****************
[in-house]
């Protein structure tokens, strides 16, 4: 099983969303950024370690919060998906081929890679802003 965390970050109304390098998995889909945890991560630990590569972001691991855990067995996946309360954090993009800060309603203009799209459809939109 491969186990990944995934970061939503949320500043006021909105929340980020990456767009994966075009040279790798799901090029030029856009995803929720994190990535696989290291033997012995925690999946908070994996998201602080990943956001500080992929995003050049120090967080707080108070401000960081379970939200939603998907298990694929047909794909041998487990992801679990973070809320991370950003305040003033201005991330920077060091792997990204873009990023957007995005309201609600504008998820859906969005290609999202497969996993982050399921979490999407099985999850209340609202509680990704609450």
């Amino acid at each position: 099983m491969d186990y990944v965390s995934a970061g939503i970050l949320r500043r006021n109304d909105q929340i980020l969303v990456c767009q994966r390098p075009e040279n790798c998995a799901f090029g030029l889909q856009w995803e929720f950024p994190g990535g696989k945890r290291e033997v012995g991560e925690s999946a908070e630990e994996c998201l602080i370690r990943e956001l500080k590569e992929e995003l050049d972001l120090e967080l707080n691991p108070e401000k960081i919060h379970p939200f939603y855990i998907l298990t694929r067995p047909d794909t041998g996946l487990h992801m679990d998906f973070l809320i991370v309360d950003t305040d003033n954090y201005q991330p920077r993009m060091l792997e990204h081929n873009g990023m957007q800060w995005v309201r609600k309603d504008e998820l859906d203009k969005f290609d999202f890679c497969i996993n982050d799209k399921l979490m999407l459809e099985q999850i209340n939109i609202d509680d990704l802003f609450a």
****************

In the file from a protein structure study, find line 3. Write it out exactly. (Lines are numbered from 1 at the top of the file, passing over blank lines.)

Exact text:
């Amino acid at each position: 099983m491969d186990y990944v965390s995934a970061g939503i970050l949320r500043r006021n109304d909105q929340i980020l969303v990456c767009q994966r390098p075009e040279n790798c998995a799901f090029g030029l889909q856009w995803e929720f950024p994190g990535g696989k945890r290291e033997v012995g991560e925690s999946a908070e630990e994996c998201l602080i370690r990943e956001l500080k590569e992929e995003l050049d972001l120090e967080l707080n691991p108070e401000k960081i919060h379970p939200f939603y855990i998907l298990t694929r067995p047909d794909t041998g996946l487990h992801m679990d998906f973070l809320i991370v309360d950003t305040d003033n954090y201005q991330p920077r993009m060091l792997e990204h081929n873009g990023m957007q800060w995005v309201r609600k309603d504008e998820l859906d203009k969005f290609d999202f890679c497969i996993n982050d799209k399921l979490m999407l459809e099985q999850i209340n939109i609202d509680d990704l802003f609450a």